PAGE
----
76. 76. 76 Question 2K– Answering the Question I can answer BOTH parts of the question EQUALLY well. To get 5-6 marks out of 10 for Question 2, the mark scheme says, “a satisfactory attempt is made to identify appropriate words and phrases. Response mostly gives meanings of words and any attempt to explain effects is basic or general. One half of the question may be better answered than the other”. TOP TIPS:  If you want to get 7 or more out of 10 you must make sure you answer both parts of the questions well.  You need to spread your time out between the two paragraphs  You need to find 3 or 4 words/phrases from EACH paragraph  You should be able to explain the meaning of the words in both parts of the question.  Ideally, you would be able to identify an image in each paragraph too  You must stay focused on what you are being asked to look for. WARNING: Make sure you plan your answer BEFORE writing it! What now? In the Testing session you are going to try and write your answer to the exam question – keep the Top Tips (above) in mind when you do.
  77. 77. 77 Question 2L– Answering the Question I am able to identify when an IMAGE is used and why. To get 7-8 marks (Band 2) you need to be able to recognise when an image is used and explain why that image is used. The mark scheme says, “images are recognised as such and the response goes some way to explaining them”. What do we mean by an ‘image’? A picture that is created through words. The author may use similes or metaphors to help you visualize the scene. Their description will be very clear so that you can see exactly how the scene is. Here are some examples of images. “sensation abandoned his hands” Ask yourself, ‘what is the picture the writer is trying to create here?” It’s almost like all his feeling is running away from him, you could imagine his hands are turning a dreadful colour as his blood supply goes. It sounds like he has frostbite. “She was rapidly becoming an ice sculpture” Ask yourself, ‘what is the picture the writer is trying to create here?” The lady is so cold that she can hardly move and is becoming stuck. This change is happening quickly because the temperatures must be incredibly low. There is a sense of real danger here as she will not survive without moving. We imagine her being frozen as her environment is. TOP TIPS:  As with everything in question 2, look closely at the language that is being used.  What do the words make you think of?  Do the words create a picture in your mind?  What is the picture of?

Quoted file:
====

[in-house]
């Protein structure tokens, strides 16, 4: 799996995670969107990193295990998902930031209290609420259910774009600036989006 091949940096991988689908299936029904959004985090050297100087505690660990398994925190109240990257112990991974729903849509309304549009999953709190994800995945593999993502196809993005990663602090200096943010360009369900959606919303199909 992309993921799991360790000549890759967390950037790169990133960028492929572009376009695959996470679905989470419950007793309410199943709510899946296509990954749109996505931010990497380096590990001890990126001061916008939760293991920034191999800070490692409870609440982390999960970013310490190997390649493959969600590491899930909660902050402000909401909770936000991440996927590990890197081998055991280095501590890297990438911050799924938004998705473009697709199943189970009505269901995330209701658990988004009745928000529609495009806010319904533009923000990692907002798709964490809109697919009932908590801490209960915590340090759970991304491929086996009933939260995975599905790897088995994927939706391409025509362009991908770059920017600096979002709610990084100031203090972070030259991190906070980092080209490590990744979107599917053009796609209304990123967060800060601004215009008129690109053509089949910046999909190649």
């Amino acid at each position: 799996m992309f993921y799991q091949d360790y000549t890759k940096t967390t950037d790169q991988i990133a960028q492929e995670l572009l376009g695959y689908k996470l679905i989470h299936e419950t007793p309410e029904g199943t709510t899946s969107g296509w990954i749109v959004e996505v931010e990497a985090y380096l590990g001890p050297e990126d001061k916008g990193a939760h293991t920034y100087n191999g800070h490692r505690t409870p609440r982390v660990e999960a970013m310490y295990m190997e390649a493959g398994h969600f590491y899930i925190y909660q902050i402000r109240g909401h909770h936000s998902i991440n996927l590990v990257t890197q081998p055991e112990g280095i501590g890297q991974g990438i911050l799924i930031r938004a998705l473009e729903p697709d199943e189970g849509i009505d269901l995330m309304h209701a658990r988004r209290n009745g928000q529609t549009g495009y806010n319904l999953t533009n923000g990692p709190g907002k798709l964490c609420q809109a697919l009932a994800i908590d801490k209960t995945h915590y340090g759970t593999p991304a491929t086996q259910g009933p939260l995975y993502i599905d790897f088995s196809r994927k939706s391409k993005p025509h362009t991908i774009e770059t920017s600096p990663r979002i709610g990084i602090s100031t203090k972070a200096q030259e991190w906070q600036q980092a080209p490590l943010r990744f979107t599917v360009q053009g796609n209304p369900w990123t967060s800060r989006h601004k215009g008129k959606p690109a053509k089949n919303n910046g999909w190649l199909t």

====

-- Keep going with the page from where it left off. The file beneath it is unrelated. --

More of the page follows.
78. 78. 78 WARNING: Make sure you are making SPECIFIC comments, don’t say ‘it creates a picture in the mind of the reader’. Think about WHAT the picture is. Question 3 Therapy